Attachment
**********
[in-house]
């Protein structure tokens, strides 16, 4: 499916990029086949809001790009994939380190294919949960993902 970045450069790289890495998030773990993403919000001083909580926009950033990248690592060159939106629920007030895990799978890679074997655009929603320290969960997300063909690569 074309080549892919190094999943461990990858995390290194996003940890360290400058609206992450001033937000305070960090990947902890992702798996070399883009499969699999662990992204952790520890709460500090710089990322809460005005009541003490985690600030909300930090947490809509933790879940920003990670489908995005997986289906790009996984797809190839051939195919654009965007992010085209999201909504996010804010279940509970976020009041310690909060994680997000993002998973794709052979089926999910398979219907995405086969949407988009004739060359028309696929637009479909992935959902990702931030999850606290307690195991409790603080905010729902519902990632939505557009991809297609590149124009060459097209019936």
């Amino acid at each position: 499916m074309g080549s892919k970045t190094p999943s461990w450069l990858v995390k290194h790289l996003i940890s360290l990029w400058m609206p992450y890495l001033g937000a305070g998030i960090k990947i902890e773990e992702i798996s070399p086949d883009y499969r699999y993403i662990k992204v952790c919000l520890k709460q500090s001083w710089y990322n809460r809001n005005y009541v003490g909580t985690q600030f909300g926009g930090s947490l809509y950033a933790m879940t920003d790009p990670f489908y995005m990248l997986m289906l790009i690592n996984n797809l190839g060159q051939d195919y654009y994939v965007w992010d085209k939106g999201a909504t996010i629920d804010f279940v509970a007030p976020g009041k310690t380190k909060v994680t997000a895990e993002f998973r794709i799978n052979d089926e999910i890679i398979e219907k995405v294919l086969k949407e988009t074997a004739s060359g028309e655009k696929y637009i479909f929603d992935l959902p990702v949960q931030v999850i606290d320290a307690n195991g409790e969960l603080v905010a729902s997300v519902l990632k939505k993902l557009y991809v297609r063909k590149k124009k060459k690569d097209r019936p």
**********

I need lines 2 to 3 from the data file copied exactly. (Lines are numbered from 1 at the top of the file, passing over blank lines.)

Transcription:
């Protein structure tokens, strides 16, 4: 499916990029086949809001790009994939380190294919949960993902 970045450069790289890495998030773990993403919000001083909580926009950033990248690592060159939106629920007030895990799978890679074997655009929603320290969960997300063909690569 074309080549892919190094999943461990990858995390290194996003940890360290400058609206992450001033937000305070960090990947902890992702798996070399883009499969699999662990992204952790520890709460500090710089990322809460005005009541003490985690600030909300930090947490809509933790879940920003990670489908995005997986289906790009996984797809190839051939195919654009965007992010085209999201909504996010804010279940509970976020009041310690909060994680997000993002998973794709052979089926999910398979219907995405086969949407988009004739060359028309696929637009479909992935959902990702931030999850606290307690195991409790603080905010729902519902990632939505557009991809297609590149124009060459097209019936």
């Amino acid at each position: 499916m074309g080549s892919k970045t190094p999943s461990w450069l990858v995390k290194h790289l996003i940890s360290l990029w400058m609206p992450y890495l001033g937000a305070g998030i960090k990947i902890e773990e992702i798996s070399p086949d883009y499969r699999y993403i662990k992204v952790c919000l520890k709460q500090s001083w710089y990322n809460r809001n005005y009541v003490g909580t985690q600030f909300g926009g930090s947490l809509y950033a933790m879940t920003d790009p990670f489908y995005m990248l997986m289906l790009i690592n996984n797809l190839g060159q051939d195919y654009y994939v965007w992010d085209k939106g999201a909504t996010i629920d804010f279940v509970a007030p976020g009041k310690t380190k909060v994680t997000a895990e993002f998973r794709i799978n052979d089926e999910i890679i398979e219907k995405v294919l086969k949407e988009t074997a004739s060359g028309e655009k696929y637009i479909f929603d992935l959902p990702v949960q931030v999850i606290d320290a307690n195991g409790e969960l603080v905010a729902s997300v519902l990632k939505k993902l557009y991809v297609r063909k590149k124009k060459k690569d097209r019936p």